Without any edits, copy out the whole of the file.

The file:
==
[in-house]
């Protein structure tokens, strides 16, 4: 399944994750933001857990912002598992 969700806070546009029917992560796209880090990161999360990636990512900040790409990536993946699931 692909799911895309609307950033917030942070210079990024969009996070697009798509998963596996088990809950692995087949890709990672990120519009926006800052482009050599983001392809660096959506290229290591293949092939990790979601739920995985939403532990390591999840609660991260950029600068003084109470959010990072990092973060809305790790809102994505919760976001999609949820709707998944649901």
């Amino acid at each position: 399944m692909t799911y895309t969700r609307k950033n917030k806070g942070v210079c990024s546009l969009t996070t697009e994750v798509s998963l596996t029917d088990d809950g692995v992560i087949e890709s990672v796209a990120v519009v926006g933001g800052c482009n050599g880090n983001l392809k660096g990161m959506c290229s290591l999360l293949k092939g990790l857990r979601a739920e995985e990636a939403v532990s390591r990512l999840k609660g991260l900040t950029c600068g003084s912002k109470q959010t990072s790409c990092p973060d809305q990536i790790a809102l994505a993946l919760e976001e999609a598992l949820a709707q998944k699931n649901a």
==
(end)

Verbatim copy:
[in-house]
């Protein structure tokens, strides 16, 4: 399944994750933001857990912002598992 969700806070546009029917992560796209880090990161999360990636990512900040790409990536993946699931 692909799911895309609307950033917030942070210079990024969009996070697009798509998963596996088990809950692995087949890709990672990120519009926006800052482009050599983001392809660096959506290229290591293949092939990790979601739920995985939403532990390591999840609660991260950029600068003084109470959010990072990092973060809305790790809102994505919760976001999609949820709707998944649901």
């Amino acid at each position: 399944m692909t799911y895309t969700r609307k950033n917030k806070g942070v210079c990024s546009l969009t996070t697009e994750v798509s998963l596996t029917d088990d809950g692995v992560i087949e890709s990672v796209a990120v519009v926006g933001g800052c482009n050599g880090n983001l392809k660096g990161m959506c290229s290591l999360l293949k092939g990790l857990r979601a739920e995985e990636a939403v532990s390591r990512l999840k609660g991260l900040t950029c600068g003084s912002k109470q959010t990072s790409c990092p973060d809305q990536i790790a809102l994505a993946l919760e976001e999609a598992l949820a709707q998944k699931n649901a």